Courtesy of Bottega Veneta; Courtesy of Tory Burch; Courtesy of Prada; Courtesy of Proenza Schouler
While full skirts have been a staple since the 19th century, we’ve typically seen this style at its peak popularity during times of austerity (i.e., the civil war, the great depression, and the ’50s). And with the world being in such a state of fluxation, it only makes sense that we’d see designers drawn to more voluminous silhouettes. But unlike past iterations, these skirts have a more modern take that can be attributed to tailoring and color blocking rather than draping.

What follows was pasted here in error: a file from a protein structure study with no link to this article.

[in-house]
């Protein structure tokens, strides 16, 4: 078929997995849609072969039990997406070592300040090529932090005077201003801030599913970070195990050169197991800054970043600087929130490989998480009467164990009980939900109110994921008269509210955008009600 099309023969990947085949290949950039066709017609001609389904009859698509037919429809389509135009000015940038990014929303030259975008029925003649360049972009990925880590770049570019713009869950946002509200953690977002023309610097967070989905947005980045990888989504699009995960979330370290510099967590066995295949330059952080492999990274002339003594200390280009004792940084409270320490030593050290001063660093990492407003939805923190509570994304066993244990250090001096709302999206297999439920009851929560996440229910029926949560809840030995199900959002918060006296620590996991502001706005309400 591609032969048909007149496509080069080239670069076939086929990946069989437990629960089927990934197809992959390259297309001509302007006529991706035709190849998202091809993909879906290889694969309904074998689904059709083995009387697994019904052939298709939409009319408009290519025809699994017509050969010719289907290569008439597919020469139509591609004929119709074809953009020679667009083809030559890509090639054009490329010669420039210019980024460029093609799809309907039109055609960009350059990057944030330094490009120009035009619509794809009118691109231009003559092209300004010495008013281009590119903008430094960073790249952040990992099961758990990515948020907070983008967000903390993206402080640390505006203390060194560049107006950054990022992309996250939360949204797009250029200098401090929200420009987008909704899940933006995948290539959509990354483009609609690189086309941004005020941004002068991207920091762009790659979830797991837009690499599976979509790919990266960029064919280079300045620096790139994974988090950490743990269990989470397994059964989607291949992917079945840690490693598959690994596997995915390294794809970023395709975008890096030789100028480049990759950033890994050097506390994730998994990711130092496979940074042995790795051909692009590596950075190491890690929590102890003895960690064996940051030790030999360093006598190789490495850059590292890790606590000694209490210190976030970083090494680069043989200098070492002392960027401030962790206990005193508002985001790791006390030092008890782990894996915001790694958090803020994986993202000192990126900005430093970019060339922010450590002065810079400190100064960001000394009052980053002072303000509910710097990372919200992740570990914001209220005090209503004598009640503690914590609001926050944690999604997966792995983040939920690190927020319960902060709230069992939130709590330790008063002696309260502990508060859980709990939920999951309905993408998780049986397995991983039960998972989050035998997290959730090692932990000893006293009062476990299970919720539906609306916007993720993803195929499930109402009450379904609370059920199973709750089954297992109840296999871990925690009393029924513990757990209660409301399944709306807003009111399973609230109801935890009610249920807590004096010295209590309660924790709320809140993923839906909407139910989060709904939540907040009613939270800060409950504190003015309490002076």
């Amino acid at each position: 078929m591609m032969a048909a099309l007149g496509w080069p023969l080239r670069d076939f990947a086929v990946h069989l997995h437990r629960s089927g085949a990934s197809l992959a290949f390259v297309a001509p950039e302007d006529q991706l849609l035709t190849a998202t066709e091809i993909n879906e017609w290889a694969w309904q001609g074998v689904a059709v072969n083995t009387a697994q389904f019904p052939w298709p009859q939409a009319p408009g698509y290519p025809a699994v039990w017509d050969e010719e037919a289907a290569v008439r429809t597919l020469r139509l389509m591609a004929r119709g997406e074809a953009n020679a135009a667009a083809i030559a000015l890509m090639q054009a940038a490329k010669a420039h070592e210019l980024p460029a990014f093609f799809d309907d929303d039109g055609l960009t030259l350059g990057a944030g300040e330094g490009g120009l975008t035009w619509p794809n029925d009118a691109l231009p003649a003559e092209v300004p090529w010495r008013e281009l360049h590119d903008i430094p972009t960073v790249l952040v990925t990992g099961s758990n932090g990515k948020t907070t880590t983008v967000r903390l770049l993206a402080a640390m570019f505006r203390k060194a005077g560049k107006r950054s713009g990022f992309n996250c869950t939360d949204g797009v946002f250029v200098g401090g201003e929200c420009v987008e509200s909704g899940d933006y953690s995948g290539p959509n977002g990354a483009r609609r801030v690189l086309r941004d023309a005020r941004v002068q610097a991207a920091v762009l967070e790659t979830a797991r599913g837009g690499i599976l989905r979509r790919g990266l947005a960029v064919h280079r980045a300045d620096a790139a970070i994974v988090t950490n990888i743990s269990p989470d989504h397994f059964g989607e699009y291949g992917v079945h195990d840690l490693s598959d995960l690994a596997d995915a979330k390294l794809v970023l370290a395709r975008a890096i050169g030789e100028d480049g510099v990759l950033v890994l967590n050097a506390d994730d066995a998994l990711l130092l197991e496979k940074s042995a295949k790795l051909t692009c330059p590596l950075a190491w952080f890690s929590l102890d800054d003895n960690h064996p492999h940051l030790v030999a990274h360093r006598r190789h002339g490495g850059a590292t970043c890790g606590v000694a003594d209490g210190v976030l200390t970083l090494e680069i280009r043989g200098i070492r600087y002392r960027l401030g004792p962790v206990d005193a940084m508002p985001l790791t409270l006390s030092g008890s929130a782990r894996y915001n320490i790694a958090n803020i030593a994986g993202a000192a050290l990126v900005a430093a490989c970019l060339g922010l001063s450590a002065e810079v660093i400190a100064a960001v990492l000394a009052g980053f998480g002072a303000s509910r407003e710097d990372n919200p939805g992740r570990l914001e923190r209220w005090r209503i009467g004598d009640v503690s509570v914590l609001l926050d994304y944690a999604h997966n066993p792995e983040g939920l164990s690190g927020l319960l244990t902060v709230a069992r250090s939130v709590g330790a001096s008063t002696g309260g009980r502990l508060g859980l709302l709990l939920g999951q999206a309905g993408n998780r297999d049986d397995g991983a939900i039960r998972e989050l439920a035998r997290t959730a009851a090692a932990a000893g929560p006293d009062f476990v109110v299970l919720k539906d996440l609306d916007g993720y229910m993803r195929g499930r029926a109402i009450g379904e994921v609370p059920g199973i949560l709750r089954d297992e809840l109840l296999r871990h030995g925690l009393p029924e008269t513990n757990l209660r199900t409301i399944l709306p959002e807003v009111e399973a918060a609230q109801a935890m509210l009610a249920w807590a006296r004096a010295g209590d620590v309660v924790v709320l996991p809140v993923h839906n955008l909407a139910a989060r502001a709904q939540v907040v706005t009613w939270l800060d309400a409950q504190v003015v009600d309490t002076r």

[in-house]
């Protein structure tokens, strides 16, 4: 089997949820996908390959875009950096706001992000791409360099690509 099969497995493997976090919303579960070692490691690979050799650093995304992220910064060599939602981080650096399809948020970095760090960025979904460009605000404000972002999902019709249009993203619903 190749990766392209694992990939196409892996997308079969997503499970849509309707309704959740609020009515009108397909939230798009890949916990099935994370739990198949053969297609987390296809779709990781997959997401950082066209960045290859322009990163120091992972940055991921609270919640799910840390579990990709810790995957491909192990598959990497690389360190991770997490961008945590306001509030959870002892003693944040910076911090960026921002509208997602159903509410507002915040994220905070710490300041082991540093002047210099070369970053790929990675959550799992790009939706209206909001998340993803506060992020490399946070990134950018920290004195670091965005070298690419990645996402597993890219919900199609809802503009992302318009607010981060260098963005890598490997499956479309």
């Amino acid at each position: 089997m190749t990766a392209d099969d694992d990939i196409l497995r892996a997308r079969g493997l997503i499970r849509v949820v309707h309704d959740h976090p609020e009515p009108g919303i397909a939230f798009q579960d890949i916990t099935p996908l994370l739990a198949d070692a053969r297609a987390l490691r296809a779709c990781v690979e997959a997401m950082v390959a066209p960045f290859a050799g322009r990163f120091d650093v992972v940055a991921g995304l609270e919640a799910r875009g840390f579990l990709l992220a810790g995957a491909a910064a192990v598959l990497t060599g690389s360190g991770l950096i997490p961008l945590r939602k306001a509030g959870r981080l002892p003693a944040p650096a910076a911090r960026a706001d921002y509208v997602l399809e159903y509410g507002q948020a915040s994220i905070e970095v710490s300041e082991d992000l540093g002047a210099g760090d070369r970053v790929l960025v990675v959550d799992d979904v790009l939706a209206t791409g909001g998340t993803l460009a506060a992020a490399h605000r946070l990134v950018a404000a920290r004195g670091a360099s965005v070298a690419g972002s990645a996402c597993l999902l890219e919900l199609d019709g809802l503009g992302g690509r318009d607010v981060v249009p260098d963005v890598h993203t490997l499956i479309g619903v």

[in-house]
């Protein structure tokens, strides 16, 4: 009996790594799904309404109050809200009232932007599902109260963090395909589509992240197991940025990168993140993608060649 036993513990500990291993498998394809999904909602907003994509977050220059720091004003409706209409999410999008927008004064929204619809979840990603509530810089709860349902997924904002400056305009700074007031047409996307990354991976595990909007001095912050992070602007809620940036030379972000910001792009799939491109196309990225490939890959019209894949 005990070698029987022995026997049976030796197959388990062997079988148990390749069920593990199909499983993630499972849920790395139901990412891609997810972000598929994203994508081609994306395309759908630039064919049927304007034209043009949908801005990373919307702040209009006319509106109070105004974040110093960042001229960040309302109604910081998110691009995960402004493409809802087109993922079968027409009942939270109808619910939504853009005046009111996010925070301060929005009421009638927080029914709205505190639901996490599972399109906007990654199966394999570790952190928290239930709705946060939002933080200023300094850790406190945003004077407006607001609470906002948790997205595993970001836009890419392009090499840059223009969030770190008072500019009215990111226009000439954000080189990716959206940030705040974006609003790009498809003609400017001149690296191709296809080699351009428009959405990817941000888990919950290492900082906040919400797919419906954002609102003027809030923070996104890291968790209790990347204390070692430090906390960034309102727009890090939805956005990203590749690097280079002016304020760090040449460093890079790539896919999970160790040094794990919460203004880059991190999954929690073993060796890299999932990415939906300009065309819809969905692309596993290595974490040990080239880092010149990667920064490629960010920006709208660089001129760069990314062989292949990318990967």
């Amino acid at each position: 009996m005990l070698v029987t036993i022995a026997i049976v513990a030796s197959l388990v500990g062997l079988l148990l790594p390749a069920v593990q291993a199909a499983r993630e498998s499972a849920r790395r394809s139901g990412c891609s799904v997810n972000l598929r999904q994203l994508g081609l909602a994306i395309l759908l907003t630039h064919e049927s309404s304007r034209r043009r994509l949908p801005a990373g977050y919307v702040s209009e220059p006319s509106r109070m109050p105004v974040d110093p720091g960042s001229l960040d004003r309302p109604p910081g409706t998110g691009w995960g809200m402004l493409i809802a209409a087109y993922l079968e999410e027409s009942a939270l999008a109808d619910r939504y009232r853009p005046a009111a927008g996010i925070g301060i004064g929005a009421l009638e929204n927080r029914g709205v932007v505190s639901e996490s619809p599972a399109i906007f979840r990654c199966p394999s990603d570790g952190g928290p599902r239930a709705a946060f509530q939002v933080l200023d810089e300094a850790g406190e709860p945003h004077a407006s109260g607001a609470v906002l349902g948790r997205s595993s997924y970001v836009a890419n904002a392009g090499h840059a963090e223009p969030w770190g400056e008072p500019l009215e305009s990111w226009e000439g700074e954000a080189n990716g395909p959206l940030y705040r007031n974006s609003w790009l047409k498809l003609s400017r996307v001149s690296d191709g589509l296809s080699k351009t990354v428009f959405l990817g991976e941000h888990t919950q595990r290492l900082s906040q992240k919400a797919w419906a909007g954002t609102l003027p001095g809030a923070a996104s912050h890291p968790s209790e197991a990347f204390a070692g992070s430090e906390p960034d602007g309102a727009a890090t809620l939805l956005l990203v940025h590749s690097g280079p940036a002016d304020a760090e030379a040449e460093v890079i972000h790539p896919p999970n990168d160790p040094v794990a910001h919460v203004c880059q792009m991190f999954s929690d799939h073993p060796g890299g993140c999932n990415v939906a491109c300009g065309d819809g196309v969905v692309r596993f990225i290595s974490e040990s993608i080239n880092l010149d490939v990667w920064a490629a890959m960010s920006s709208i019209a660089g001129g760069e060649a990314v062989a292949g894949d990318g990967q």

At Bottega Veneta, leather fringe was used as an underskirt to create a full silhouette, while pleats were used at Prada to the same avail. In contrast, Proenza Schouler used color blocking and bias-cutting to create the illusion of volume. And then (my personal favorite) was how Tory Burch paired full lurex shirts with contrasting fitted wrap tops to create a crisp, accentuated silhouette. Each iteration of this skirt proves that while this trend may be “old,” it can never be dull (if done right).